T1 - translation of basic research into potential clinical application providing knowledge about a possible intervention (e.g., developing a new drug, testing the safety of a new drug in a small group of people (Phase 1 clinical trials))

T2 - research involving efficacy studies about interventions that work under optimal conditions (e.g., testing the efficacy and safety of a drug in a larger group of people (Phase 2 clinical trials) or comparing the new drug with current standard practice (Phase 3 clinical trials))

T3 – moving research out of highly controlled environments into the real world (e.g., testing a new therapy or intervention in primary care settings, ambulatory care clinics or community health centres)

T4 - research that assesses the public health benefits of policies and programs at the population level (e.g., evaluation and cost-benefit analysis of a community-based smoking cessation program).

Sydney Health Partners supports both research translation and translational research

Sydney Health Partners is one of ten AHRTCs accredited by the National Health and Medical Research Council (NHMRC). Together they cover health systems across most of Australia. The core aim of these centres is to "encourage excellent health research and translation by bringing together researchers, healthcare providers, education and training to improve the health and well-being of patients and the populations they serve".6 This aim includes both research translation and translational research.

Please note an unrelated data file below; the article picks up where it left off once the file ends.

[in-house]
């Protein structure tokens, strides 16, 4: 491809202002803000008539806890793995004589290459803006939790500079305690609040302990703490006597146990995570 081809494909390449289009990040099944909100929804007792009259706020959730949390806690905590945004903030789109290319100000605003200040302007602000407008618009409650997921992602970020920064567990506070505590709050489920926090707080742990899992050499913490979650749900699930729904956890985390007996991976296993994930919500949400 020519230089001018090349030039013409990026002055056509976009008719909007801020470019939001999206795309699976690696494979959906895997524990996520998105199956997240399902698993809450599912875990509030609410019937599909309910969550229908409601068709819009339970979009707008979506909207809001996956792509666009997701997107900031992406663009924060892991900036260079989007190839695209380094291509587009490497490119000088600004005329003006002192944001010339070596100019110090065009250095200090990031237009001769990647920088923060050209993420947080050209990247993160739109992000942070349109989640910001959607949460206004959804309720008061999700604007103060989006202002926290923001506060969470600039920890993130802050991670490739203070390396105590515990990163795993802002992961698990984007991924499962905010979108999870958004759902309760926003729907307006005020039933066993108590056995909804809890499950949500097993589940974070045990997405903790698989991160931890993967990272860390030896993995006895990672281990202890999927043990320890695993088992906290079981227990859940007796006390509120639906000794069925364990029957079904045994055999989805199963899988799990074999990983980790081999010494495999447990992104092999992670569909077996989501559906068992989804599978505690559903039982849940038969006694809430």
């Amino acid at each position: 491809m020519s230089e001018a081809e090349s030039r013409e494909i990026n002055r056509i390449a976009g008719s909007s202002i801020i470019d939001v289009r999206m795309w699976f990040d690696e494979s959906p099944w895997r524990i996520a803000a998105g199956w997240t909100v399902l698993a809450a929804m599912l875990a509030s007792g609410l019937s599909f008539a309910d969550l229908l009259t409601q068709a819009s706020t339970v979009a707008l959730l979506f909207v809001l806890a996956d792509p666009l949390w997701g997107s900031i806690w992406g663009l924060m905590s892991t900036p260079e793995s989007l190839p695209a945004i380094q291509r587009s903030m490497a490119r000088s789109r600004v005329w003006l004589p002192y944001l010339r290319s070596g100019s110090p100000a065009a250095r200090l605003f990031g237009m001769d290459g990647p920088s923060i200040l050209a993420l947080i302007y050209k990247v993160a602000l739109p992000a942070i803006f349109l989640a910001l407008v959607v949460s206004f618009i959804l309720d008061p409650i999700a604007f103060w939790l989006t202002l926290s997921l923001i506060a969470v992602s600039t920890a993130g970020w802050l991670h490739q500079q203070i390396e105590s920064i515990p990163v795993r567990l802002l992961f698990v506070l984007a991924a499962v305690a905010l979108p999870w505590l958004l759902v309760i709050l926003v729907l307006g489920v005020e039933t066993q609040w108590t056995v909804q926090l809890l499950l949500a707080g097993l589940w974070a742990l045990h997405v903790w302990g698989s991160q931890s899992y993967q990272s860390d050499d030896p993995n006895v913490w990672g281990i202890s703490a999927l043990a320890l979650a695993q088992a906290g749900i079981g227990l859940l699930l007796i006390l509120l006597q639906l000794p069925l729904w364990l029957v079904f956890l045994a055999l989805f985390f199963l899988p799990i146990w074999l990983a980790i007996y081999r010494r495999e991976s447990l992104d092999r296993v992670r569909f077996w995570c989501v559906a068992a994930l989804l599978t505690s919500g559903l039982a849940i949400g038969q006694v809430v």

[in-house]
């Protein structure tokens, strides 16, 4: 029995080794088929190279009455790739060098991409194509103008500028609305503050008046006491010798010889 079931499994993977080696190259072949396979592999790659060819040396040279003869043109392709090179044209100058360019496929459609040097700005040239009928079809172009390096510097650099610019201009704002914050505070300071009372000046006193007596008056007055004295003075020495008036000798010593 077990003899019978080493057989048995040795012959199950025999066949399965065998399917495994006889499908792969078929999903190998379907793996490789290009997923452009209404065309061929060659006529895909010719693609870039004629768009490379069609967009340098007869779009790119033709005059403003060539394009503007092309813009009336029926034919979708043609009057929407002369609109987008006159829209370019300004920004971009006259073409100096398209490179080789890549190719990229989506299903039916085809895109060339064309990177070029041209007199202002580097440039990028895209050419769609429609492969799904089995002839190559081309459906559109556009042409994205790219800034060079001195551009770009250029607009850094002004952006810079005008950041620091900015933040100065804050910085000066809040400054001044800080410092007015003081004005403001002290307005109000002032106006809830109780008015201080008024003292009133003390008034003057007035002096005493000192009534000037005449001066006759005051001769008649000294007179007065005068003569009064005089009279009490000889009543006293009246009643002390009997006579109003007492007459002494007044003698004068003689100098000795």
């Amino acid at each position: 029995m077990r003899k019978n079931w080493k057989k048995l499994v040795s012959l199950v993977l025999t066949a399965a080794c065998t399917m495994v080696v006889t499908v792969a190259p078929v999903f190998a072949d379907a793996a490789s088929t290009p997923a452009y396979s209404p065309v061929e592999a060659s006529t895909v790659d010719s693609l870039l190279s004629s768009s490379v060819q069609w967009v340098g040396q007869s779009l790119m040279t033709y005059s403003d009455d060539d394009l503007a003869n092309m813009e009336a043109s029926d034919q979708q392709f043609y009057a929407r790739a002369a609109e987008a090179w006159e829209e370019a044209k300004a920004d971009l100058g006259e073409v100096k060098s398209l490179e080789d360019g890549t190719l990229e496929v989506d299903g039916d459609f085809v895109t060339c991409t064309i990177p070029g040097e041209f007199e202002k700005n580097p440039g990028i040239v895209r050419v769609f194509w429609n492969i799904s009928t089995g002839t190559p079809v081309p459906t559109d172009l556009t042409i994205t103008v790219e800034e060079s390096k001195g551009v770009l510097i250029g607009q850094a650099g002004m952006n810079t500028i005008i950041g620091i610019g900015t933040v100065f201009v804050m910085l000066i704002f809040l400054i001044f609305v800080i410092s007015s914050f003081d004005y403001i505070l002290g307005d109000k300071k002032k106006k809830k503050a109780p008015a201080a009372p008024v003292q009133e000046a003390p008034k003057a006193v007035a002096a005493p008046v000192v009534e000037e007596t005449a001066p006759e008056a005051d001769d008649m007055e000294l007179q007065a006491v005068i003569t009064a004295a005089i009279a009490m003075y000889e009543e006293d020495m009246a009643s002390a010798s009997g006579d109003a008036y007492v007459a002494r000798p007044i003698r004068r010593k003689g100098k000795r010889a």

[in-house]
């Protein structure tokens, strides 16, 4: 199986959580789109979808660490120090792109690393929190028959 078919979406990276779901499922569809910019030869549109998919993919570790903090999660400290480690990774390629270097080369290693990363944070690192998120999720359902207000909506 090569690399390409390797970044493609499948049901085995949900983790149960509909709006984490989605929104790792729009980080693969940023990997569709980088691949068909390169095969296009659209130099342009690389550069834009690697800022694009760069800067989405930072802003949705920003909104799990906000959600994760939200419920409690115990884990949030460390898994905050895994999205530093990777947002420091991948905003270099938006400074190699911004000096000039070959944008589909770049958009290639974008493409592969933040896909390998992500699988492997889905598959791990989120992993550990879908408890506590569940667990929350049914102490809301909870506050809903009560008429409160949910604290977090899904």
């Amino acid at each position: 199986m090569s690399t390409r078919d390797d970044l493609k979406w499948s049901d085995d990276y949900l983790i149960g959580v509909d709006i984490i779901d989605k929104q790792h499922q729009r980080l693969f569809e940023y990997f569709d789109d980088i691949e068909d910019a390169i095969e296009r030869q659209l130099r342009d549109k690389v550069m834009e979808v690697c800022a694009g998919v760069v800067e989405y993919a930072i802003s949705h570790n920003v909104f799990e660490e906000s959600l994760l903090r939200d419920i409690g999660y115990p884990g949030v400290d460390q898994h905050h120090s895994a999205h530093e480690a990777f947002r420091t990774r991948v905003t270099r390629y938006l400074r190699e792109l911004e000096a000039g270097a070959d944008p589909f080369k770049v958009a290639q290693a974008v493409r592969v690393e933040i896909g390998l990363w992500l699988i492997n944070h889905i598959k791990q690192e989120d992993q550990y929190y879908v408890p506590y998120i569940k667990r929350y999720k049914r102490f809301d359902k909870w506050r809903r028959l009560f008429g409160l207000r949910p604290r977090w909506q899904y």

MRFF funding

Since 2017, all accredited AHRTCs in Australia have received funding from the Medical Research Futures Fund (MRFF), under its Rapid Applied Research Translation (RART) Initiative. The majority of funds must be used for Transformative Translational Research (TTR) projects that address specific priorities. The RART Initiative is described as "encouraging academic researchers and health service providers to collaborate to improve health care delivery, services and systems sustainability".7 This aligns with translational research phases T3 and T4 described above.

2019 Reporting
In June 2019, we reported to the NHMRC on our progress. Download the report here.



  1. Research Impact Academy. Demystifying research translation. Accessed 9 March 2020:
  2. World Health Organization (WHO). Knowledge translation. Accessed 9 March 2020:
  3. Blumberg RS, Dittel B, Hafler D, von Herrath M, Nestle FO, 2012.Unraveling the autoimmune translational research process layer by layer. Nat Med; 18(1): 35–41. doi:10.1038/nm.2632.
  4. Rabin BA, 2017. Terminology for Dissemination and Implementation Research. In: RC Brownson, GA Colditz, EK Proctor (Eds), Dissemination and Implementation Research in Health: Translating Science to Practice. Oxford Scholarship Online, doi:10.1093/oso/9780190683214.003.0002.
  5. Vukotich CJ Jr, 2016. Challenges of T3 and T4 translational research. Journal of Research Practice; 12(2): P2.
  6. NHMRC. Recognised Health Research and Translation Centres.Accessed 9 March 2020:
  7. MRFF. Rapid Applied Research Translation initiative.Accessed 9 March 2020: